Necessity is in Labuan on Borneo

Eva and Jan Fr. Mack
Fri 20 Mar 2009 00:05
Our position is 05:16:48N 115:14:30E
We are jumping from one commercial harbour to the next. When you spend the night next to a huge container ship you realize that Necessity is on the small side. In every harbour we have to declare the number of containers, tons of hazardous goods, number of passengers etc. There are forms as big as the harbours, but we only have to fill in names and call sign. The nice harbour master looks at the form with some consternation, nothing there, but has to admit that, yes, that is all.
In between viewing enormous wharfs from underneath, we have seen places that are covered in the major adventure magazines. In Niah we visited some enormous caves with streams, waterfalls, lakes, bridges and ridges. Walking inside them gave a feeling of a walking in the mountains in the dark. There even were some "stars", small specs of light a 100 meters or so above us. They belong the birds nest gatherers, a group of people with a short life span. Not my words, but those of one of the park rangers. They use tethered bamboo sticks to climb straight up to the ceiling. How they attach themselves to the ceiling and move about to find the birds nests I do not know. Needless to say, birds nests of this kind attract very good prices in China.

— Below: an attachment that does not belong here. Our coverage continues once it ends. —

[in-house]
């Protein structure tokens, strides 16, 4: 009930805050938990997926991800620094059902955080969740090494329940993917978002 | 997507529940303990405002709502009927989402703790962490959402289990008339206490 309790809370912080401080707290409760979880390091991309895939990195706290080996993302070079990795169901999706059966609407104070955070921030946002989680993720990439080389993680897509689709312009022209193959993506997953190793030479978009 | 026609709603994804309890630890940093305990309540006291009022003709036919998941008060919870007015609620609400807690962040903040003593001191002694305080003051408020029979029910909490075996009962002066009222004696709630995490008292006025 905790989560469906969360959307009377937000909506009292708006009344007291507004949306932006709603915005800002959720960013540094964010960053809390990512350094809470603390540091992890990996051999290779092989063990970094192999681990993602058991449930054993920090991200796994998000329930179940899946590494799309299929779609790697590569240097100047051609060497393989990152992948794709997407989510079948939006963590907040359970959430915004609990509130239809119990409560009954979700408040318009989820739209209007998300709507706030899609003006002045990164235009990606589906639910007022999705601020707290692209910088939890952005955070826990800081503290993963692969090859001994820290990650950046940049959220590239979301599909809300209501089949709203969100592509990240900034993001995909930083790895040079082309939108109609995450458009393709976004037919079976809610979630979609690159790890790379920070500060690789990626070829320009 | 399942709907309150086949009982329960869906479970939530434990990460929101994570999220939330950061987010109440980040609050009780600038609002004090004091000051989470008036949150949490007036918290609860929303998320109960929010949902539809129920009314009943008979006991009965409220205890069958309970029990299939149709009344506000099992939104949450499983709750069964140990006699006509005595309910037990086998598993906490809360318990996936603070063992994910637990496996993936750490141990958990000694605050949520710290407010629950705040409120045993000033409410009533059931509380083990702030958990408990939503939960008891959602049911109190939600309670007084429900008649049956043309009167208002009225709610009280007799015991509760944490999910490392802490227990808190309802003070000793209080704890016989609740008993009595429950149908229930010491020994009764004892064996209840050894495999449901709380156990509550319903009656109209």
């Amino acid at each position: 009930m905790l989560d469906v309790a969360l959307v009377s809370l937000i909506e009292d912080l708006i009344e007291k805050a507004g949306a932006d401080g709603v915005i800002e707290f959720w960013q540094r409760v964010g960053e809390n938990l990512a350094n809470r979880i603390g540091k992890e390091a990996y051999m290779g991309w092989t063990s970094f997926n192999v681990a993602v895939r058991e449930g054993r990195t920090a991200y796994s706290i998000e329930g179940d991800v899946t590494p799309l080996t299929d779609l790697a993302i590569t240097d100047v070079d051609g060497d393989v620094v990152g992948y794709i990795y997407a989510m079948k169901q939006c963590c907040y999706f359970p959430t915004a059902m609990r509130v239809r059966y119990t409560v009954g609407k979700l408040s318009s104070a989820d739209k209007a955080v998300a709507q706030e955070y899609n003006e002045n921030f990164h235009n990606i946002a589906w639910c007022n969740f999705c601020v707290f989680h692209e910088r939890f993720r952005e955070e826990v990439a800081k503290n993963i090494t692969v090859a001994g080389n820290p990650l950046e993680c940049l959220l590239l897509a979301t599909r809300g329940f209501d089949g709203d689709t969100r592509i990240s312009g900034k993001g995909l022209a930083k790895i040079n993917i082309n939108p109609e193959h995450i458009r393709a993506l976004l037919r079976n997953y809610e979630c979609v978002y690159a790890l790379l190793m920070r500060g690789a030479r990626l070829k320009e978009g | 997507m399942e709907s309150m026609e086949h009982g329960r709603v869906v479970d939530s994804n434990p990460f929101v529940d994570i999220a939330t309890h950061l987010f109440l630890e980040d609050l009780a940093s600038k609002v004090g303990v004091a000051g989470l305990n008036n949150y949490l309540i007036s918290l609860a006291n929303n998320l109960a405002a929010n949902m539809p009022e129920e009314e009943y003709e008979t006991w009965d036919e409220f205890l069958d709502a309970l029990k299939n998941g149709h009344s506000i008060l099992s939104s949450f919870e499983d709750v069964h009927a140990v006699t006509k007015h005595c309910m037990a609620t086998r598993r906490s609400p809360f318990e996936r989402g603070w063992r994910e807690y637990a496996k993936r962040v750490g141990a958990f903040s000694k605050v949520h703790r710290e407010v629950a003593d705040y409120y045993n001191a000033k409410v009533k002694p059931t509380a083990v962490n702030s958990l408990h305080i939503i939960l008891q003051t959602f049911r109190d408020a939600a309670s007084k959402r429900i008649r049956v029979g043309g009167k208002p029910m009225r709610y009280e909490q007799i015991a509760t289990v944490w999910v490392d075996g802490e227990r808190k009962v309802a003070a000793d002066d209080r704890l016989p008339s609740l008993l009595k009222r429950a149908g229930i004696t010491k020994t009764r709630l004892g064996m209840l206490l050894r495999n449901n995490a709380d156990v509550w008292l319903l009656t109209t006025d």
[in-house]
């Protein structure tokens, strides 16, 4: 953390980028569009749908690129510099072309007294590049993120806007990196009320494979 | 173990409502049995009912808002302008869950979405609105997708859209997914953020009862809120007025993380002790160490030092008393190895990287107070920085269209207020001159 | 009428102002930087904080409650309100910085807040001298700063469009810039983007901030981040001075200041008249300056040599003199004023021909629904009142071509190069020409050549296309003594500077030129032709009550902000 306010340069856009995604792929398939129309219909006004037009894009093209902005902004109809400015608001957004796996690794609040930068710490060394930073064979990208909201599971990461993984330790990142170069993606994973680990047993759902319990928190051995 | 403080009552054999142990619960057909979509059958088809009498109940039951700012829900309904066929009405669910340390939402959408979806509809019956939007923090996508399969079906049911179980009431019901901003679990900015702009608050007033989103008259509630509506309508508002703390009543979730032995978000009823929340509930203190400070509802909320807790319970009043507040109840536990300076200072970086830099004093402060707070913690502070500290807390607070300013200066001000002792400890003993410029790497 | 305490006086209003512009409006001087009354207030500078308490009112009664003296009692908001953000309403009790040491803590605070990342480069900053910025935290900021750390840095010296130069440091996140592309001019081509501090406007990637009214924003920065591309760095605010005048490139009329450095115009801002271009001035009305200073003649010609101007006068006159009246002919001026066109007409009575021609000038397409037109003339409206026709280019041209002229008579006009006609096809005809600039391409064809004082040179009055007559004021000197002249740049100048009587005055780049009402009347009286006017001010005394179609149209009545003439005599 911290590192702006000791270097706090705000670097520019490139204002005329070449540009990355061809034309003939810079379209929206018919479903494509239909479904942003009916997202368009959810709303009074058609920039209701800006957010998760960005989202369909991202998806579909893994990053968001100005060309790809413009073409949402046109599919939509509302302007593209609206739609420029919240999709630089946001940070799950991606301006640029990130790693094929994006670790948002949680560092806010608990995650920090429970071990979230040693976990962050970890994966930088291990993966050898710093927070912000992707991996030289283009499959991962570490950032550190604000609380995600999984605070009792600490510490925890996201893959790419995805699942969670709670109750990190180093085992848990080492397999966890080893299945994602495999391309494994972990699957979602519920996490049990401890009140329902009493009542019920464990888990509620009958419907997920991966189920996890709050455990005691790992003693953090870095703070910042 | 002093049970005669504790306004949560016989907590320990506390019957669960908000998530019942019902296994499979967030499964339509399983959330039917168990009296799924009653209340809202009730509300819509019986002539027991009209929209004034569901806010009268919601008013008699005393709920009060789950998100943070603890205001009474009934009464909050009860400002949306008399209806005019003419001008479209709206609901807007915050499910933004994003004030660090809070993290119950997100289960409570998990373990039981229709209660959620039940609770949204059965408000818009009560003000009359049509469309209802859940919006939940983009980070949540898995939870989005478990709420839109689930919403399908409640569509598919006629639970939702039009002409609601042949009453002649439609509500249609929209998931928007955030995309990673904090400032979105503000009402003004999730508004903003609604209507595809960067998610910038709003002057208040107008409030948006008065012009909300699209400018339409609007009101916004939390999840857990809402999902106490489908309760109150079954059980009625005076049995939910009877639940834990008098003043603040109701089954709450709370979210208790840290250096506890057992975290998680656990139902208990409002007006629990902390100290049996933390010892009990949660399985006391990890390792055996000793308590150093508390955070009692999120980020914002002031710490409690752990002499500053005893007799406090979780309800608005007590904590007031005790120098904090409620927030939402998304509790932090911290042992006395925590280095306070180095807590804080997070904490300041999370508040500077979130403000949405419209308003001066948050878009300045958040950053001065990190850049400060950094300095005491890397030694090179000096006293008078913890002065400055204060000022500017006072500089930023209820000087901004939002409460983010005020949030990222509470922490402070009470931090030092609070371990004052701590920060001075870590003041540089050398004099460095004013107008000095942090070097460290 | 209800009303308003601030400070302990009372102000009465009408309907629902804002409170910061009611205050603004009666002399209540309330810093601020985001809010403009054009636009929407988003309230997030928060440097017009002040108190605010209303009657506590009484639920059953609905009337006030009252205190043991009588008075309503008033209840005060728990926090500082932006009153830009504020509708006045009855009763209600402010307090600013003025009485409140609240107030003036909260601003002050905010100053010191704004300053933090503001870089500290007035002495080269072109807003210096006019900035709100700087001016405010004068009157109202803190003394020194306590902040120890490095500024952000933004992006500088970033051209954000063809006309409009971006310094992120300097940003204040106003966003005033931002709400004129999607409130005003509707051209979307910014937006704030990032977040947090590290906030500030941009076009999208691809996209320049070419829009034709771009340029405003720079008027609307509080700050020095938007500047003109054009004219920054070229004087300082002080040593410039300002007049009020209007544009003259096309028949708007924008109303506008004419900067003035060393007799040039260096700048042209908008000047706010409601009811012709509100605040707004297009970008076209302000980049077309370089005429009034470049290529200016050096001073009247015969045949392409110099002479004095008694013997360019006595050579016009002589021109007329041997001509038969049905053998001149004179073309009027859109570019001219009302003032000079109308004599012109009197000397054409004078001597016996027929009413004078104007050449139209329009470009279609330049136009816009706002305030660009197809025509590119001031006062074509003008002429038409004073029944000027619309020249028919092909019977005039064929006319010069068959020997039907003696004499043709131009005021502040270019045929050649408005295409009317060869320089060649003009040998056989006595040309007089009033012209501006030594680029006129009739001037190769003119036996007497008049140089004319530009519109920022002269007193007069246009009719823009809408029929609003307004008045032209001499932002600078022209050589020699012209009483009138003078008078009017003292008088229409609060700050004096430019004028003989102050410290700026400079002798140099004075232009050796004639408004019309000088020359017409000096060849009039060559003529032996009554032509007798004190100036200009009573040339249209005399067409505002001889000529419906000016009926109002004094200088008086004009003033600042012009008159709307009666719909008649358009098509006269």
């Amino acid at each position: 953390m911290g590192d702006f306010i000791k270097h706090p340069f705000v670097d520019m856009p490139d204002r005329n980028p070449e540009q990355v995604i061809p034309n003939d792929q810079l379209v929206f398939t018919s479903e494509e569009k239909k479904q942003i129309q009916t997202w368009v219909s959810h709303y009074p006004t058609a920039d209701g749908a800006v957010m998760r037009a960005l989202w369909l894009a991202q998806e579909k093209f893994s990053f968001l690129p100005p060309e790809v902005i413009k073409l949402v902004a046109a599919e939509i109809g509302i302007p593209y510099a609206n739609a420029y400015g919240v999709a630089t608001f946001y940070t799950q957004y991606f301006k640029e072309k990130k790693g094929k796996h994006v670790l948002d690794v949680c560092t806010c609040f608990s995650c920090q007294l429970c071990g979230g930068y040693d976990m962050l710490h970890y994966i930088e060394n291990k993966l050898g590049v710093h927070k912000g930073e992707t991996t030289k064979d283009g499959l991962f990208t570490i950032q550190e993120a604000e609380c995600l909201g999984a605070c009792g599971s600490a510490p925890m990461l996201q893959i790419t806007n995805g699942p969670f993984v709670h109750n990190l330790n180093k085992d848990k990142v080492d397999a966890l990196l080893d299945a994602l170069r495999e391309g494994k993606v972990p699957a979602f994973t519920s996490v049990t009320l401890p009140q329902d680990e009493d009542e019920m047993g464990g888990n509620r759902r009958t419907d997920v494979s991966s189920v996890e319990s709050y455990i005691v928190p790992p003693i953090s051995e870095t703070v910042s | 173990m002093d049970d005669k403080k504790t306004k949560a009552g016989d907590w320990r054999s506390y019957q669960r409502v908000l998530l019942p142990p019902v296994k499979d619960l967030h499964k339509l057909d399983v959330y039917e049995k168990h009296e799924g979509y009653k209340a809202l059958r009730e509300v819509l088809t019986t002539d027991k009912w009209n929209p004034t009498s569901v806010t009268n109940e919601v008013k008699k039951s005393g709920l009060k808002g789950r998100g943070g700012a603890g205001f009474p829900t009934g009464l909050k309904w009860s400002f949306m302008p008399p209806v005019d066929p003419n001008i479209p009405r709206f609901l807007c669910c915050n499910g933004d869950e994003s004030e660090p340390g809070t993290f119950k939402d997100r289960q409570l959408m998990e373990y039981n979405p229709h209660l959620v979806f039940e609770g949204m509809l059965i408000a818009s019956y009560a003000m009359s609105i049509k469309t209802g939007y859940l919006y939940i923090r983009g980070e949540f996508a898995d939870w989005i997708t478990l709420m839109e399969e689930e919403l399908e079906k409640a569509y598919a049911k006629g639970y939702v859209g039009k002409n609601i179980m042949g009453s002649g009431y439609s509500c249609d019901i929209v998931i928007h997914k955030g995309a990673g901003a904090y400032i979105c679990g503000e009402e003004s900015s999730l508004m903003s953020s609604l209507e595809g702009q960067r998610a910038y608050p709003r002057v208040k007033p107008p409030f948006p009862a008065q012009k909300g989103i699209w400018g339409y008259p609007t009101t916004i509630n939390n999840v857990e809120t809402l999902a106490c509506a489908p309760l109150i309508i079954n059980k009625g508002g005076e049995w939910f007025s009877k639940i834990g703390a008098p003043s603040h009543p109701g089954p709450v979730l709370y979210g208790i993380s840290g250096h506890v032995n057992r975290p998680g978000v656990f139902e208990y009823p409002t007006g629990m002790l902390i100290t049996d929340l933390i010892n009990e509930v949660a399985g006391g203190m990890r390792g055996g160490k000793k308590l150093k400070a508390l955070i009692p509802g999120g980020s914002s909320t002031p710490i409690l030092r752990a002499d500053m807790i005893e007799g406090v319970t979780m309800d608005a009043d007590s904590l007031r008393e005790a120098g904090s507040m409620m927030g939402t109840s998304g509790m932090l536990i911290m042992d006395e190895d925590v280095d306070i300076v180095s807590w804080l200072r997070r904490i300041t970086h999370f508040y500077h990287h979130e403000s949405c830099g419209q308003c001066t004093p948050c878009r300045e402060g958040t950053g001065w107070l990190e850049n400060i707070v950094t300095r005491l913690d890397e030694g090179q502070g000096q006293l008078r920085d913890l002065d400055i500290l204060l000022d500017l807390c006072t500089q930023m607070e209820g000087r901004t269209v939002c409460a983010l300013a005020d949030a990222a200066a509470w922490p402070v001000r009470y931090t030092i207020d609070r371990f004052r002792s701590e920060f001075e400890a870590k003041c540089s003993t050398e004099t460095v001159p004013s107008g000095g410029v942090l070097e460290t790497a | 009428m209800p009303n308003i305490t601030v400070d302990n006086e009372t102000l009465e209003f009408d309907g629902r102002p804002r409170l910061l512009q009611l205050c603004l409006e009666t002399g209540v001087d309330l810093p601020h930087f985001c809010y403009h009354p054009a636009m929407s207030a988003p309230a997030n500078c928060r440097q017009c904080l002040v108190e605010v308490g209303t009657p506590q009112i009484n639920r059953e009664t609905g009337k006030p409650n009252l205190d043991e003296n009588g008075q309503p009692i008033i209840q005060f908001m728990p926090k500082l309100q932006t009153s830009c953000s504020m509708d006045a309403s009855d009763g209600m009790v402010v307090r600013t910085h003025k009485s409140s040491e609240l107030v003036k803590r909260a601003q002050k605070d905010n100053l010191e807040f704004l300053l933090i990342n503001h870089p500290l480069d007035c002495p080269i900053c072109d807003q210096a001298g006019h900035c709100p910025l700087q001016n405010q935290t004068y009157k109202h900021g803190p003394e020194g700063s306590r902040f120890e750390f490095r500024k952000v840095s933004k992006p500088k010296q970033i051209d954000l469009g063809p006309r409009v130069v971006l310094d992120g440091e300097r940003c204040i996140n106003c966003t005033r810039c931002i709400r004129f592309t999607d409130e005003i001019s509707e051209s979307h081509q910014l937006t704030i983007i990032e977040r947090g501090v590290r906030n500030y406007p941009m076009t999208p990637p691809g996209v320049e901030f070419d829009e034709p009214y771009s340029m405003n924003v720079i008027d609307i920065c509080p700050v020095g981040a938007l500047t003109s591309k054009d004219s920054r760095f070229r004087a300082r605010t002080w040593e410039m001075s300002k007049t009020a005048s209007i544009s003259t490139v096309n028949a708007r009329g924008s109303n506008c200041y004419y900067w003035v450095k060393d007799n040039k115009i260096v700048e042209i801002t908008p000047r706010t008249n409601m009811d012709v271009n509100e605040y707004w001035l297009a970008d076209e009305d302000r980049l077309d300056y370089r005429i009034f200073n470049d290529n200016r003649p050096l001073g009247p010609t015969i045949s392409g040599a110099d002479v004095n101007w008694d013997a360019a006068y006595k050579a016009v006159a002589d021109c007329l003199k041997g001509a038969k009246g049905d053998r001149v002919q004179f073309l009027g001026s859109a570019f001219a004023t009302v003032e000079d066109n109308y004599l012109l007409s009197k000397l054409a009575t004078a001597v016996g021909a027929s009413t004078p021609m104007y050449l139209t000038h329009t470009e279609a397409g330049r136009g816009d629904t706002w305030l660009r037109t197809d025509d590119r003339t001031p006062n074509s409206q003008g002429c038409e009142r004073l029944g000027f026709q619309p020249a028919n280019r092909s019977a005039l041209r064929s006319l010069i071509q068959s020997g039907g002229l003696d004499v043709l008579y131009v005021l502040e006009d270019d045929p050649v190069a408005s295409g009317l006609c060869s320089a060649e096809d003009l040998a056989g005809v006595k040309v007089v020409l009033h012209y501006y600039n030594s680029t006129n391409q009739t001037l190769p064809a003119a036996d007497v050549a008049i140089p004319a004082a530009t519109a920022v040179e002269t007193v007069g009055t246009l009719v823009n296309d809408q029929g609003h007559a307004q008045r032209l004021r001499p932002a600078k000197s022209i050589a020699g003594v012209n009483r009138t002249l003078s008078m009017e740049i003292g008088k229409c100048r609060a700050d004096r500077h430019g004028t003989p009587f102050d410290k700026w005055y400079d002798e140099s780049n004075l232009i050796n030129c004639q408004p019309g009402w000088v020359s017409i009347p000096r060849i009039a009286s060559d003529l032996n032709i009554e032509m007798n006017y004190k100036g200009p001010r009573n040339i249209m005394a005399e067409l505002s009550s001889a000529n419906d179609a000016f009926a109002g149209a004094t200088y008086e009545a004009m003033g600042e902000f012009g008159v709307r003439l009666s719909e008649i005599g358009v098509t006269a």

In the excellent culture center in Kuching they had given us a description of what these swallow nests are made of and how to prepare. The nests are made of saliva and feathers. The preparations consist of soaking the nests in water and using a pincher to remove the feathers. The priced birds nests are really swallow saliva.
On to more caves in inaccessible locations. Gunnung Mulu is inland, jungle Borneo with an oasis of a resort. Beautiful and with all amenities (this part of Borneo is Christian or indigenous religions, not Muslim). The caves here are even bigger, but with bats rather than swallows. During day they sleep - and shit. You really walk on bat guano which can be quite slippery. The show starts a little before sunset when millions of bats leave the caves together to hunt for insects in the dark. A tremendous sight. This are limestone caves so there are also fantastic formations of stalagmites and stalactites (like iceicles and spikes).
As I write Bjarte and Arne has left and only Johan and I are still onboard.
Eva is scheduled to join again in the Philippines.
Jan Fr.
S/Y Necessity
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